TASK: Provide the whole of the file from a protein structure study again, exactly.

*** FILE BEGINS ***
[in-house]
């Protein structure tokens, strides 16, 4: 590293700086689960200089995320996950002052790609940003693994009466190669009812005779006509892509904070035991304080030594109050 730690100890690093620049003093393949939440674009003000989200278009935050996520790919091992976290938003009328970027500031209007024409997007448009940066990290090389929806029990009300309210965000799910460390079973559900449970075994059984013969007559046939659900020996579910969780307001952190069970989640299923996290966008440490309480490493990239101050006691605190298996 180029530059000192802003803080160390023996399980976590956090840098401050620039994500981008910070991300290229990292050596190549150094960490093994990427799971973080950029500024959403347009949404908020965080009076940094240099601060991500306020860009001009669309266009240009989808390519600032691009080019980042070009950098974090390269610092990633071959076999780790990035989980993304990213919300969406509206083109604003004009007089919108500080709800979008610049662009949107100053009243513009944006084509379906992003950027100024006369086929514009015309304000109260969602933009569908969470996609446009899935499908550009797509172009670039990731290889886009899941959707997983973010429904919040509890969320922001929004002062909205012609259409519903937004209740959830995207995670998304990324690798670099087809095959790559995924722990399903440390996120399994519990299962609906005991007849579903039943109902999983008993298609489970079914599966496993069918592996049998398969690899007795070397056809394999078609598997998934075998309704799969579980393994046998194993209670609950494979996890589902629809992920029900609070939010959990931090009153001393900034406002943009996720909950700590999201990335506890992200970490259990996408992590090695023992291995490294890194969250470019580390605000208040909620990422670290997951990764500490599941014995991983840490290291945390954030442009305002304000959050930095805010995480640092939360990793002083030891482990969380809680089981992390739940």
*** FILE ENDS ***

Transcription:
[in-house]
């Protein structure tokens, strides 16, 4: 590293700086689960200089995320996950002052790609940003693994009466190669009812005779006509892509904070035991304080030594109050 730690100890690093620049003093393949939440674009003000989200278009935050996520790919091992976290938003009328970027500031209007024409997007448009940066990290090389929806029990009300309210965000799910460390079973559900449970075994059984013969007559046939659900020996579910969780307001952190069970989640299923996290966008440490309480490493990239101050006691605190298996 180029530059000192802003803080160390023996399980976590956090840098401050620039994500981008910070991300290229990292050596190549150094960490093994990427799971973080950029500024959403347009949404908020965080009076940094240099601060991500306020860009001009669309266009240009989808390519600032691009080019980042070009950098974090390269610092990633071959076999780790990035989980993304990213919300969406509206083109604003004009007089919108500080709800979008610049662009949107100053009243513009944006084509379906992003950027100024006369086929514009015309304000109260969602933009569908969470996609446009899935499908550009797509172009670039990731290889886009899941959707997983973010429904919040509890969320922001929004002062909205012609259409519903937004209740959830995207995670998304990324690798670099087809095959790559995924722990399903440390996120399994519990299962609906005991007849579903039943109902999983008993298609489970079914599966496993069918592996049998398969690899007795070397056809394999078609598997998934075998309704799969579980393994046998194993209670609950494979996890589902629809992920029900609070939010959990931090009153001393900034406002943009996720909950700590999201990335506890992200970490259990996408992590090695023992291995490294890194969250470019580390605000208040909620990422670290997951990764500490599941014995991983840490290291945390954030442009305002304000959050930095805010995480640092939360990793002083030891482990969380809680089981992390739940």